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Imani Gandy on the Road to Gilead

On this week’s pod, Rewire Senior Legal Analyst and host of the Boom! Lawyered podcast Imani Gandy (@AngryBlackLady) joined Ana. Their conversation kicked off with a conversation about the difference between reproductive rights and reproductive justice, which Rewire covers extensively. Imani talked about how the reproductive rights movement is moving towards justice, and explained the distinction between the two.

 

“Reproductive rights has sort of been seen as this very white, middle-class focused effort, where the effort is to make sure that abortion is legal and then that’s it,” Imani said.

 

She also noted that reproductive justice is inherently intersectional, because it promotes the idea of raising children in a better world, one without fear of police brutality and the protection afforded by universal health care.

 

After detailing Imani’s experience as a lawyer, and what led her to leave corporate law behind for activist journalism, the conversation turned to social media abuse. Although Ana and Imani have a big difference in their experience — as belied by Imani’s Twitter handle — they’re both women of roughly the same age, who got their journalistic breaks writing online. Despite that, Imani has experienced the worst of Twitter.

 

“The first time someone called me the n-word on Twitter, I cried. It was back in 2011… cut to four or five years later, and I’m like, really? It’s Tuesday morning, can we just wait until I’ve had my coffee before we start with the racial slurs? It just rolls right off of my back,” she said.

 

Ana pointed out that people of privilege need to recognize that even when they feel bad about the “firehose of awfulness” that is the Trump Administration, it’s always worse for other people. She argued that people should be aware of that, and use their privilege to expose what’s wrong because it is both helpful and a form of self-care.

 

From there, the conversation turned to what’s wrong with the media: that they cover palace intrigue more than the problems Puerto Rico still has and ongoing ICE raids. As Imani put it, “where is the empathy for the people that are actually suffering?”

 

She went on to say that it might be easier for people to focus on palace intrigue rather than ICE or ALEC’s push for a constitutional convention because that’s scarier to think about.

 

“I think that notion is so scary to some people, that we might actually be marching towards Gilead in a really systematic and scary way, I think it’s easier for people to focus on Putin and Trump and Russia,” she explained.

 

The conversation took on a more serious tone, as Ana and Imani shared some of their realistic fears. One of them, internment camps, feels more realistic by the day as ICE tries to separate children from their parents at the border, continuing an American tradition that stretches back to Japanese and Native American internment as well as the forced removal of Native American children to Christian boarding schools.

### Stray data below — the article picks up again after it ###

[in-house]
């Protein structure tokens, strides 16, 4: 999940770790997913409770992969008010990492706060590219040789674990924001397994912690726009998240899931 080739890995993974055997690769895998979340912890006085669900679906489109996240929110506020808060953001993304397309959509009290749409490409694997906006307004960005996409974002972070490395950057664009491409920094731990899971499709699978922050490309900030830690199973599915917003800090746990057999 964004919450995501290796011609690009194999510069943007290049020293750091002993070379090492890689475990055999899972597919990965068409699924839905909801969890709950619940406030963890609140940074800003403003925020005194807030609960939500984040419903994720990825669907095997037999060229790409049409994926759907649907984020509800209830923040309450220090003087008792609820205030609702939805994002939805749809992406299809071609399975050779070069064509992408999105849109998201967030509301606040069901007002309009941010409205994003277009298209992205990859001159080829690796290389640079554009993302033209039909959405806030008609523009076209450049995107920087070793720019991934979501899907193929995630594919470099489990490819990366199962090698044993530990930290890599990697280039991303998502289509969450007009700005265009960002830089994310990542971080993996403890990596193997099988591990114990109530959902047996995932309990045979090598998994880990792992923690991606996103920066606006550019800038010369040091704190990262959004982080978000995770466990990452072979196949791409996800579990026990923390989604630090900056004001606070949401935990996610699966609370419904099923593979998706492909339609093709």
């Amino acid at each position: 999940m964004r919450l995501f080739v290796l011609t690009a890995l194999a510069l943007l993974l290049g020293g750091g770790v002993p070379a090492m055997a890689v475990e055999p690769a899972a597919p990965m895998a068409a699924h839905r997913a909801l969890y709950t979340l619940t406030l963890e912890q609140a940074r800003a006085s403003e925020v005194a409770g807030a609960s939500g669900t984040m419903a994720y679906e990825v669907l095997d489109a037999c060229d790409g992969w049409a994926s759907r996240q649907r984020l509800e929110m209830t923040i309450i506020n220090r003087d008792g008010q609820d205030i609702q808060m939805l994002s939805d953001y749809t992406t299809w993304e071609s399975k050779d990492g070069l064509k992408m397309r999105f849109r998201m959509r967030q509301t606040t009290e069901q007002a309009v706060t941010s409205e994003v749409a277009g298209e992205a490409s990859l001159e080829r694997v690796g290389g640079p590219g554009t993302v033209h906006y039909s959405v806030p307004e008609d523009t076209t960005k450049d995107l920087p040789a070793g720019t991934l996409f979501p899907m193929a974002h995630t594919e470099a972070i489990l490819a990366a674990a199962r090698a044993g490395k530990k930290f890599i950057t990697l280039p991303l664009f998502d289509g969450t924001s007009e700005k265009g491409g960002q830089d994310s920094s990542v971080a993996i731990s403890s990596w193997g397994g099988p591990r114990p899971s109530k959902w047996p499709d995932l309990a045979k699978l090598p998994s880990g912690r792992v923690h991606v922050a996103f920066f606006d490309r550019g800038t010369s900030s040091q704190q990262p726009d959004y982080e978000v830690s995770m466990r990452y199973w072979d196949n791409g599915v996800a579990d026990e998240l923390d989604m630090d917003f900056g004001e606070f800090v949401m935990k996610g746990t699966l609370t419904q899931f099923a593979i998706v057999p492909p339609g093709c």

The led Ana to segue to a recent Twitter thread from Imani, about how white people shouldn’t constantly apologize for being white. Imani elaborated on it, and explained that rather than constantly apologizing, it’s more productive to work to bring down white supremacy.

 

“If you’re working on a project with a person of color, and you realize that you’re getting all of the credit for it, maybe say hey, you know what, I didn’t do this by myself, so-and-so helped,” she explained.

 

In the same vein, Ana talked about the importance of using one’s privilege to elevate the perspectives of people who are regularly ignored, as she tries to do with this show. Imani agreed, and they then talked about the importance of white people sharing those perspectives as well as what white supremacy does with other white people who have not acknowledged there is a problem.

 

Their conversation ended with a brief discussion of Iowa’s new anti-choice law that bans abortion at six weeks after conception, which Imani projected will be struck down within the next couple of weeks and the current state of anti-choice law around the country.

 

After that, Pod Save America co-host Jon Favreau sat down with Ana to answer a listener question about intraleft fighting. Jon explained that this kind of fighting bothers him more than arguments between liberals and conservatives, because modern political discourse driven by Twitter and cable news means that even when disagreeing over policy, “people don’t believe the other person’s argument is in good faith.”

 

Ana agreed with the sentiment about good faith, and pinpointed the driving force behind that as tribalism. “What I see is people, even if it seems like you’re having a policy debate, even if you say I want single-payer, it turns into, oh, so you’re one of those people,” she said.

 

They went on to explore some of what makes discussing policy and tribalism on social media so difficult, and advised the listener to have real-life conversations about what people care about, and how to get there.

 

Get in touch with us on Twitter at @crooked_friends or via email at withfriendslikepod@gmail.com.

 

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